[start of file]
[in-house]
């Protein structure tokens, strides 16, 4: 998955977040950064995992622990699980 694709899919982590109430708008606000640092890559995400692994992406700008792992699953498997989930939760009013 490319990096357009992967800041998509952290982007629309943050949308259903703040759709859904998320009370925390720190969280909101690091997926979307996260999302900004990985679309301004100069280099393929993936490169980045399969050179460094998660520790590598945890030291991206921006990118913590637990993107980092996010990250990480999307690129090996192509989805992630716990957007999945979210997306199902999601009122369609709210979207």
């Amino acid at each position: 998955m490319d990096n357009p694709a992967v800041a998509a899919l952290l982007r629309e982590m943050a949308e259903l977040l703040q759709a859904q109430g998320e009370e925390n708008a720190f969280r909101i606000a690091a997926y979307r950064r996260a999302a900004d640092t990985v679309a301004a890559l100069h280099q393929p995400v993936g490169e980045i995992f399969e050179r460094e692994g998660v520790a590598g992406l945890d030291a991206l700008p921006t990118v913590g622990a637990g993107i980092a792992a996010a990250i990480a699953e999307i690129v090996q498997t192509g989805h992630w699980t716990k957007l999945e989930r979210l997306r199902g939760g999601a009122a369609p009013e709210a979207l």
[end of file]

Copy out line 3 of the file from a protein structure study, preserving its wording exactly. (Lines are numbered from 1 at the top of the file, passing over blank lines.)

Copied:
């Amino acid at each position: 998955m490319d990096n357009p694709a992967v800041a998509a899919l952290l982007r629309e982590m943050a949308e259903l977040l703040q759709a859904q109430g998320e009370e925390n708008a720190f969280r909101i606000a690091a997926y979307r950064r996260a999302a900004d640092t990985v679309a301004a890559l100069h280099q393929p995400v993936g490169e980045i995992f399969e050179r460094e692994g998660v520790a590598g992406l945890d030291a991206l700008p921006t990118v913590g622990a637990g993107i980092a792992a996010a990250i990480a699953e999307i690129v090996q498997t192509g989805h992630w699980t716990k957007l999945e989930r979210l997306r199902g939760g999601a009122a369609p009013e709210a979207l």